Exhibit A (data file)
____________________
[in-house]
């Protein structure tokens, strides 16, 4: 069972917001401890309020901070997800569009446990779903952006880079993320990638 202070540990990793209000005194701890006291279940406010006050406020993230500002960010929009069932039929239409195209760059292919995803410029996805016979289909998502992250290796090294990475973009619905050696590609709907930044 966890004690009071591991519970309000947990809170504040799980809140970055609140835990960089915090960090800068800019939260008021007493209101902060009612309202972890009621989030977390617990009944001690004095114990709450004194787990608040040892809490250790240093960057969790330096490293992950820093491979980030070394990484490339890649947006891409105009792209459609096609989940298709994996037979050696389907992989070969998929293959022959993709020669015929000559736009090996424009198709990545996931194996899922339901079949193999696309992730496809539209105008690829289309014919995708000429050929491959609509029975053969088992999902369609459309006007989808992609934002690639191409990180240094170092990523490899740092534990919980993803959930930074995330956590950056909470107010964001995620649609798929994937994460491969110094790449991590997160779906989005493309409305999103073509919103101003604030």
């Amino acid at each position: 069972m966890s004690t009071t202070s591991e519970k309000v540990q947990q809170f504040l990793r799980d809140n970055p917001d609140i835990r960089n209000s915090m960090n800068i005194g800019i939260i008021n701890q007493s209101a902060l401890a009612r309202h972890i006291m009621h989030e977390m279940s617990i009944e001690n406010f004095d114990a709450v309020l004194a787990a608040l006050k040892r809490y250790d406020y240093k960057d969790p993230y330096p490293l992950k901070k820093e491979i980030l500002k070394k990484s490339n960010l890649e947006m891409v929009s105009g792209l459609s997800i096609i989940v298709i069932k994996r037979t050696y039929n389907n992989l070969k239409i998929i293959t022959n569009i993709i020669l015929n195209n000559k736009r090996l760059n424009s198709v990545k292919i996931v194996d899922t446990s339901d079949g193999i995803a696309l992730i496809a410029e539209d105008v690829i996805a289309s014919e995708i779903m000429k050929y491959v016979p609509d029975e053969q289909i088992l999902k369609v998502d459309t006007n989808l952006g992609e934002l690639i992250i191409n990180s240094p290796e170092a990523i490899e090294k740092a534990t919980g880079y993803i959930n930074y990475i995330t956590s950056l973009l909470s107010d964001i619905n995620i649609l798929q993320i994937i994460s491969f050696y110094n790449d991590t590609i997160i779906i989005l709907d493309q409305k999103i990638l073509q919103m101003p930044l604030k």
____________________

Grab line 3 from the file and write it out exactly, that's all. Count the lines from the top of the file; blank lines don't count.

């Amino acid at each position: 069972m966890s004690t009071t202070s591991e519970k309000v540990q947990q809170f504040l990793r799980d809140n970055p917001d609140i835990r960089n209000s915090m960090n800068i005194g800019i939260i008021n701890q007493s209101a902060l401890a009612r309202h972890i006291m009621h989030e977390m279940s617990i009944e001690n406010f004095d114990a709450v309020l004194a787990a608040l006050k040892r809490y250790d406020y240093k960057d969790p993230y330096p490293l992950k901070k820093e491979i980030l500002k070394k990484s490339n960010l890649e947006m891409v929009s105009g792209l459609s997800i096609i989940v298709i069932k994996r037979t050696y039929n389907n992989l070969k239409i998929i293959t022959n569009i993709i020669l015929n195209n000559k736009r090996l760059n424009s198709v990545k292919i996931v194996d899922t446990s339901d079949g193999i995803a696309l992730i496809a410029e539209d105008v690829i996805a289309s014919e995708i779903m000429k050929y491959v016979p609509d029975e053969q289909i088992l999902k369609v998502d459309t006007n989808l952006g992609e934002l690639i992250i191409n990180s240094p290796e170092a990523i490899e090294k740092a534990t919980g880079y993803i959930n930074y990475i995330t956590s950056l973009l909470s107010d964001i619905n995620i649609l798929q993320i994937i994460s491969f050696y110094n790449d991590t590609i997160i779906i989005l709907d493309q409305k999103i990638l073509q919103m101003p930044l604030k």